WashingtonExec: What’s your key to success in life?
Tracy Graves Stevens: Two principles that have carried me through life are first – never be afraid to do the job that no one else wants. There’s opportunity in everything for success and you may learn something about yourself along the way. My own best successes have come in situations where people have given up on the outcome. A lot of times the thing that made a difference was my confidence to see where others could not. The second – stay grounded in your values when making decisions. When your back is against the wall it’s your value system that determines which direction you will go. Being honest in your dealings, even with the hard decisions, will never let you down in the long run.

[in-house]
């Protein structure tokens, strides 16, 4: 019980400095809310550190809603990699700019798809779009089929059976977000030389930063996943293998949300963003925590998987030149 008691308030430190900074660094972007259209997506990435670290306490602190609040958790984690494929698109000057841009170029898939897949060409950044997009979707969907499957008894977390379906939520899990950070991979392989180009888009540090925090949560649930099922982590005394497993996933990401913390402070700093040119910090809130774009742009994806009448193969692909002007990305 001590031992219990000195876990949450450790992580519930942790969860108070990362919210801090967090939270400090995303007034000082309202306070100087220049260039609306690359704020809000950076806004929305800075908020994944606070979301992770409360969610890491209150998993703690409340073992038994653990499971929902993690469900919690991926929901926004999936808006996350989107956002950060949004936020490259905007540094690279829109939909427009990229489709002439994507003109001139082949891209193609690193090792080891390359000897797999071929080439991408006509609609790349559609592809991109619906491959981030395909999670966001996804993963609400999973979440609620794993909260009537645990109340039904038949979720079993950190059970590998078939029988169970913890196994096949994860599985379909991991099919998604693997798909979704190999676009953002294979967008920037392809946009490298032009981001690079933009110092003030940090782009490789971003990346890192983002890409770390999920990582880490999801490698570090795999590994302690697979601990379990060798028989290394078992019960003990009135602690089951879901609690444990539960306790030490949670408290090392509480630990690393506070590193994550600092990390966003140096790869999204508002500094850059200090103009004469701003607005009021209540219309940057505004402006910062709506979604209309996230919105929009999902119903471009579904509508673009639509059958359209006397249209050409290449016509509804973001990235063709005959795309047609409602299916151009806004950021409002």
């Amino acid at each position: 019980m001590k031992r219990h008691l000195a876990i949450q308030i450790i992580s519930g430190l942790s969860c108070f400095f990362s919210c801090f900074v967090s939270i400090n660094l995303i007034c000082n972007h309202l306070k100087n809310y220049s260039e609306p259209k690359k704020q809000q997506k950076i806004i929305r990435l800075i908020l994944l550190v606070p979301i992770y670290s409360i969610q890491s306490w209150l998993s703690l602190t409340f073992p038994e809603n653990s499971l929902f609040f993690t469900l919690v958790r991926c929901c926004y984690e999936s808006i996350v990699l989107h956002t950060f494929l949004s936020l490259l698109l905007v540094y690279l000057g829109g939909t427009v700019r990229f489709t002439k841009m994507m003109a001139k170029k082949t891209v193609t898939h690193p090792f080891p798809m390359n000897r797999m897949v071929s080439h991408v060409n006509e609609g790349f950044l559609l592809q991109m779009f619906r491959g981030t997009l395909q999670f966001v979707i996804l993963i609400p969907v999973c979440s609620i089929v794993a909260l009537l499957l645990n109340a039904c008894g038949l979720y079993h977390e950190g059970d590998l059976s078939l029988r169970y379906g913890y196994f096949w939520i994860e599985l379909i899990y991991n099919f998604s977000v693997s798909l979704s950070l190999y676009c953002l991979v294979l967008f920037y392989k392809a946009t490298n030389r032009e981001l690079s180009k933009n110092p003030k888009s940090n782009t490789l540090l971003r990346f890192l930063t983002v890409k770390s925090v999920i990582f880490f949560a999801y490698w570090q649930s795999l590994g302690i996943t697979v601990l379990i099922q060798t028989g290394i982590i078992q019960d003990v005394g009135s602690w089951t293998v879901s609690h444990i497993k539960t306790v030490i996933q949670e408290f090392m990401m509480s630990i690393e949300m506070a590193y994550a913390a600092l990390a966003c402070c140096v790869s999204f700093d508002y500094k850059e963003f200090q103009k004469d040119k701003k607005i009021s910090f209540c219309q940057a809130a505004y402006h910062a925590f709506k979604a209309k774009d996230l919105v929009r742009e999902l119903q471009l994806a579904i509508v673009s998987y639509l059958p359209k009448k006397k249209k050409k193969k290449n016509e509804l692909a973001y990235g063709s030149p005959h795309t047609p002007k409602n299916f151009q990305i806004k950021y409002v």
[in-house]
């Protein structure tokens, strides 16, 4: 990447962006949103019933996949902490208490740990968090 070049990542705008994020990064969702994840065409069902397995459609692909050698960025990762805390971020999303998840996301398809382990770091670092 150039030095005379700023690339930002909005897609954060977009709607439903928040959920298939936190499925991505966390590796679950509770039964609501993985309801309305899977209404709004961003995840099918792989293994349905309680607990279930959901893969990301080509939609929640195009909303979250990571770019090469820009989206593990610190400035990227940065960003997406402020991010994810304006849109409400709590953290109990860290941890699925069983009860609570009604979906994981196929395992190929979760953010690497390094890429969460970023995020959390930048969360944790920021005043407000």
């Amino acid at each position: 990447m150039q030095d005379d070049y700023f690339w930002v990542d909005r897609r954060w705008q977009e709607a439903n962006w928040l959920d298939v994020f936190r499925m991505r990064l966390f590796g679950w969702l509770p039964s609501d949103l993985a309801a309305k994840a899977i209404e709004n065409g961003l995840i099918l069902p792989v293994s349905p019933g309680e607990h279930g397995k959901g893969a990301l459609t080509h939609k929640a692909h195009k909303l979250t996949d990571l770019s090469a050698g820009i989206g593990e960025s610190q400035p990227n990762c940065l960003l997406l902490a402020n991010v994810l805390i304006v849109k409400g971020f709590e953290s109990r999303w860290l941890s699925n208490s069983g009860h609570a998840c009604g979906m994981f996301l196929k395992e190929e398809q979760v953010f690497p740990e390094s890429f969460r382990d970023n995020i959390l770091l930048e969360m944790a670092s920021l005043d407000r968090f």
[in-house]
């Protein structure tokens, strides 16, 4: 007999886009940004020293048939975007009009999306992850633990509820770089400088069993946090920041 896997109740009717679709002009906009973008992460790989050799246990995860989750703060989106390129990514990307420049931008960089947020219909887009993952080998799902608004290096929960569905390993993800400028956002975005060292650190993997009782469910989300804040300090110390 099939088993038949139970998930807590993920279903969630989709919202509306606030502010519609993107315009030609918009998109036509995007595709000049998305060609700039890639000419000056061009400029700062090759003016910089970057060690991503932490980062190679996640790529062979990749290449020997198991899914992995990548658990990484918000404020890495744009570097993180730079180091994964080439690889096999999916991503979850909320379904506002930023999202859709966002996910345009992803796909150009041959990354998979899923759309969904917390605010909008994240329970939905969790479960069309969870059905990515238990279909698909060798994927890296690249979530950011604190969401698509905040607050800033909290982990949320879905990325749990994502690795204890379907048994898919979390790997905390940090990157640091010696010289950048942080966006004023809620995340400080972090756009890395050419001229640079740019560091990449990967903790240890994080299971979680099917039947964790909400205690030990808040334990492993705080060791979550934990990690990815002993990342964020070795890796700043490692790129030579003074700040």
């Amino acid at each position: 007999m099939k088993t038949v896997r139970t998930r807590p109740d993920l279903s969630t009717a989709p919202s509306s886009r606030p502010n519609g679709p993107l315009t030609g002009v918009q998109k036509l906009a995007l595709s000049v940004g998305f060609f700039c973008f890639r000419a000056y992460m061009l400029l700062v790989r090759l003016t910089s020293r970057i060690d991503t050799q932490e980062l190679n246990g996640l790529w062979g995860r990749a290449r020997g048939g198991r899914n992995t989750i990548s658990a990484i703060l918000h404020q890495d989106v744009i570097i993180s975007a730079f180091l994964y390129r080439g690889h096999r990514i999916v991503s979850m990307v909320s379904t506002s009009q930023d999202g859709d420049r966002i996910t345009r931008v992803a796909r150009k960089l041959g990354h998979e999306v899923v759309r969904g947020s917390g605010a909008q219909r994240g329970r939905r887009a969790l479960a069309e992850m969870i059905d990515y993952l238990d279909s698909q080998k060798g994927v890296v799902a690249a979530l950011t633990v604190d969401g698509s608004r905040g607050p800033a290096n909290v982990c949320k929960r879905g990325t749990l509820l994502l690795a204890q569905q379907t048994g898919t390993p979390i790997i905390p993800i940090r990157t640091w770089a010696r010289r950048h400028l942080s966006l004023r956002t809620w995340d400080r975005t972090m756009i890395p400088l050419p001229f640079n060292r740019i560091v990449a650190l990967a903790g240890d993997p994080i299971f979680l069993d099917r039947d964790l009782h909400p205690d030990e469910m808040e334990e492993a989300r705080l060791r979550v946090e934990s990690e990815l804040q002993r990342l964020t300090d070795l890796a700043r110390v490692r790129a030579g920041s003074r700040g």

My passion in life, however, is to give back, not just in monetary contributions, but in truly getting involved in the community – volunteering time, participating in fundraising activities, and the like. I have dedicated myself and the company to supporting the cause. Whether that is Birdies for the Brave, Men Against Breast Cancer, American Diabetes Association, Fisher House Foundation, or The Alzheimer’s Association, the result is real and the support is necessary.